Tuesday, January 04, 2011
Cookbook Watch: various
Dylan's Candy Bar
This iconic candy shop is one we sadly missed on our New York trip. However, the book is quite wonderful - filled with candy! It's not a cookbook per se, but there's a lot of inspiration in it - for parties, for crafts, for candy-eating in general... I love the bright, gorgeous photos - it's very upbeat and perky, and you can't not feel good after leafing through this. And, also, obviously, it makes you crave candy in the worst way, so if you have any New Year's resolutions in that general area, skip this. If you don't mind giving in... get it. It's lovely.
Kung i Köket ("King in the kitchen") is a cool cookbook made by the men of the Swedish cooking team. They've competed in the World Cup, as well as Culinary Olympics, and they've done so very well. This book is geared towards the home cook who wants to impress - lots of stuff that looks hard and chef-y, but is actually not difficult to make. And, as a bonus, the book has a lot of photos of the chefs, model-style. And some are very, VERY cute!
Bulle, Burgare, Biff - en kokbok om färs ("Ball, burger, patty - a cookbook about mince") by Tobias Holmberg was a surprise to me. I didn't expect to like it much - after all, how much can you say about minced meat? Enough for a whole cookbook on the subject? Hardly. Well, turned out I was wrong. There's a lot to say. Or at least a lot to cook. This book goes straight to the point - just recipes (and pretty pictures) and not a whole lot of chatter. The chapters are obvious but helpful - beef, pork, lamb, fish, chicken, veal, game and vegetarian. And while all the recipes have the same starting point - mince - Tobias really takes them in different directions. Sure, there are some burgers, but also veal mince wrapped in prosciutto and served with a sage risotto. And empanadas with lamb mince. And a classic Swedish cabbage pudding. And chicken meatballs in coconut broth, flavored with galangal and fresh coriander. Yeah, you get the point. There's a lot of really good food in this cookbook. And that's what truly matters to me, in the end. Keeper!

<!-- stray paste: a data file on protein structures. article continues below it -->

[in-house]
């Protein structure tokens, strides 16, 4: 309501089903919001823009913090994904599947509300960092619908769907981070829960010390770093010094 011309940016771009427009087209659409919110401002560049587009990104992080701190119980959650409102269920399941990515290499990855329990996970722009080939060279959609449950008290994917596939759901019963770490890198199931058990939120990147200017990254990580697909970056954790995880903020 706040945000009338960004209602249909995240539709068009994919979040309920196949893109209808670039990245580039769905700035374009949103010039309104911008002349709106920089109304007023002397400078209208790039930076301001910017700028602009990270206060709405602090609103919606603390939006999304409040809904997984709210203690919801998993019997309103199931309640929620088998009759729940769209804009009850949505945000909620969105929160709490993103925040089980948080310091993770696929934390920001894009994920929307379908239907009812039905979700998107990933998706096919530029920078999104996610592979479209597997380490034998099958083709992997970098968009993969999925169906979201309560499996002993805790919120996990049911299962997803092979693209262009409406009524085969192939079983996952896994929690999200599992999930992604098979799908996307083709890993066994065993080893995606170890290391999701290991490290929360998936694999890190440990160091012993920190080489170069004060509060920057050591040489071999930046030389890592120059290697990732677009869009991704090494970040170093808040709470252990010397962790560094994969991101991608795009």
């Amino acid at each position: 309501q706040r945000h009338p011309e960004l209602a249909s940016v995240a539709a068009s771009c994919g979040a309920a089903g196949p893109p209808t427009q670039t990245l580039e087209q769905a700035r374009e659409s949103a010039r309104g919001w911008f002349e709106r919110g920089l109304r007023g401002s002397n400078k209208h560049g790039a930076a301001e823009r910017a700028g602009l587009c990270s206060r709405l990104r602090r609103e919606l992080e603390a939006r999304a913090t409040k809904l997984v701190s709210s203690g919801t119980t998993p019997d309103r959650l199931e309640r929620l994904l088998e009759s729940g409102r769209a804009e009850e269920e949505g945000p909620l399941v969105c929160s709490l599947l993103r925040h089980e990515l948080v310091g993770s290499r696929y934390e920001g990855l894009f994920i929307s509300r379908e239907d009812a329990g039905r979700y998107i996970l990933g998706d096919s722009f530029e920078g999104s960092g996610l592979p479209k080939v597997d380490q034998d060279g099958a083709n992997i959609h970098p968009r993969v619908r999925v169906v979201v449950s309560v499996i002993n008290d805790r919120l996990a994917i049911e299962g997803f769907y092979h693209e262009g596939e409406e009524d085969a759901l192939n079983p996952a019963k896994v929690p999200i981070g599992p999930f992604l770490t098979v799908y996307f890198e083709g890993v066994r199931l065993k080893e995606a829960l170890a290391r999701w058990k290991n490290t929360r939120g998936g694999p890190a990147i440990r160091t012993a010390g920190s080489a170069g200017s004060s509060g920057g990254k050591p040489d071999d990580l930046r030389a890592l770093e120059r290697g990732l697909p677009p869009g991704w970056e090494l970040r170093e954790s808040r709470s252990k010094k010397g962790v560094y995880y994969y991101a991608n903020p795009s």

Fina Feta Fiskar is written by Klara Desser, whose usual focus is food with a low glycemic index. (I've reviewed a few of her books before.) Her books are always very well written, and with beautiful photos taken by her husband Hans. This one focuses on fish - the title means "Fine Fat Fish", and has a lot of recipes for fat fishes like salmon, mackerel and herring. Not my usual preference to tell you the truth - I like salmon, but am no big fan of the other two. Nonetheless, this book is quite inspiring, since it has so many ideas and recipes. The two I'll try first are for salmon though - one thai-inspired soupy stew with red curry and coconut milk, and one for pan-fried salmon with a sauce from green peas, coconut milk, mint and ginger. Sounds good!